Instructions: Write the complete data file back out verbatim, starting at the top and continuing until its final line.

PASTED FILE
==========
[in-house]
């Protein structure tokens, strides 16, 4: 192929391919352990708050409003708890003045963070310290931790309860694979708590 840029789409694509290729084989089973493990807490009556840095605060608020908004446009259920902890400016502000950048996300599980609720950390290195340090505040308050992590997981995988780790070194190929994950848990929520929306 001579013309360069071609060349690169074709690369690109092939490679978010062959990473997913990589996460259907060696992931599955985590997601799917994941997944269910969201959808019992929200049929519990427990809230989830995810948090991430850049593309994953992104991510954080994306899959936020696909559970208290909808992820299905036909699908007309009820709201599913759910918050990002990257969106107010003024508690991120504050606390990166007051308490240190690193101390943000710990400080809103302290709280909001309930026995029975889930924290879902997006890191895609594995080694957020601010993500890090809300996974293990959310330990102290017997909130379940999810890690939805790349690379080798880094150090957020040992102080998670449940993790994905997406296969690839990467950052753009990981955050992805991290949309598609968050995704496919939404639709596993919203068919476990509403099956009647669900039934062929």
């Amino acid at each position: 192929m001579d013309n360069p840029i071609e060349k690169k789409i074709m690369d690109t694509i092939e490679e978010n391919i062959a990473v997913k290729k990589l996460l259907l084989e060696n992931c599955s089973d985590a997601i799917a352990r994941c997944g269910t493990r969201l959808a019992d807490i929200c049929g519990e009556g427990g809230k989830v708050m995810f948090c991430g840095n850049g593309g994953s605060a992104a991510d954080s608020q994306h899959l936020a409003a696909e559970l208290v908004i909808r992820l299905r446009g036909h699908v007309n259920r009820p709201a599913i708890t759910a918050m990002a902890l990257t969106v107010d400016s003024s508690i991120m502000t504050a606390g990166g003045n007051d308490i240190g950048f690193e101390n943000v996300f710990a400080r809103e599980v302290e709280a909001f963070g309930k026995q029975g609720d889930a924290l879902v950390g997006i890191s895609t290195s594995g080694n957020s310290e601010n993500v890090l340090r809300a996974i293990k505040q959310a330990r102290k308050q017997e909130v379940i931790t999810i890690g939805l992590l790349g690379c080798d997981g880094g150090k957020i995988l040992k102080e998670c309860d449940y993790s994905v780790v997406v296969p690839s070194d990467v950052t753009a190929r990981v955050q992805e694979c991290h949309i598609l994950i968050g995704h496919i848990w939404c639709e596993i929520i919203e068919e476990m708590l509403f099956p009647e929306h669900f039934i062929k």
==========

[in-house]
């Protein structure tokens, strides 16, 4: 192929391919352990708050409003708890003045963070310290931790309860694979708590 840029789409694509290729084989089973493990807490009556840095605060608020908004446009259920902890400016502000950048996300599980609720950390290195340090505040308050992590997981995988780790070194190929994950848990929520929306 001579013309360069071609060349690169074709690369690109092939490679978010062959990473997913990589996460259907060696992931599955985590997601799917994941997944269910969201959808019992929200049929519990427990809230989830995810948090991430850049593309994953992104991510954080994306899959936020696909559970208290909808992820299905036909699908007309009820709201599913759910918050990002990257969106107010003024508690991120504050606390990166007051308490240190690193101390943000710990400080809103302290709280909001309930026995029975889930924290879902997006890191895609594995080694957020601010993500890090809300996974293990959310330990102290017997909130379940999810890690939805790349690379080798880094150090957020040992102080998670449940993790994905997406296969690839990467950052753009990981955050992805991290949309598609968050995704496919939404639709596993919203068919476990509403099956009647669900039934062929």
């Amino acid at each position: 192929m001579d013309n360069p840029i071609e060349k690169k789409i074709m690369d690109t694509i092939e490679e978010n391919i062959a990473v997913k290729k990589l996460l259907l084989e060696n992931c599955s089973d985590a997601i799917a352990r994941c997944g269910t493990r969201l959808a019992d807490i929200c049929g519990e009556g427990g809230k989830v708050m995810f948090c991430g840095n850049g593309g994953s605060a992104a991510d954080s608020q994306h899959l936020a409003a696909e559970l208290v908004i909808r992820l299905r446009g036909h699908v007309n259920r009820p709201a599913i708890t759910a918050m990002a902890l990257t969106v107010d400016s003024s508690i991120m502000t504050a606390g990166g003045n007051d308490i240190g950048f690193e101390n943000v996300f710990a400080r809103e599980v302290e709280a909001f963070g309930k026995q029975g609720d889930a924290l879902v950390g997006i890191s895609t290195s594995g080694n957020s310290e601010n993500v890090l340090r809300a996974i293990k505040q959310a330990r102290k308050q017997e909130v379940i931790t999810i890690g939805l992590l790349g690379c080798d997981g880094g150090k957020i995988l040992k102080e998670c309860d449940y993790s994905v780790v997406v296969p690839s070194d990467v950052t753009a190929r990981v955050q992805e694979c991290h949309i598609l994950i968050g995704h496919i848990w939404c639709e596993i929520i919203e068919e476990m708590l509403f099956p009647e929306h669900f039934i062929k």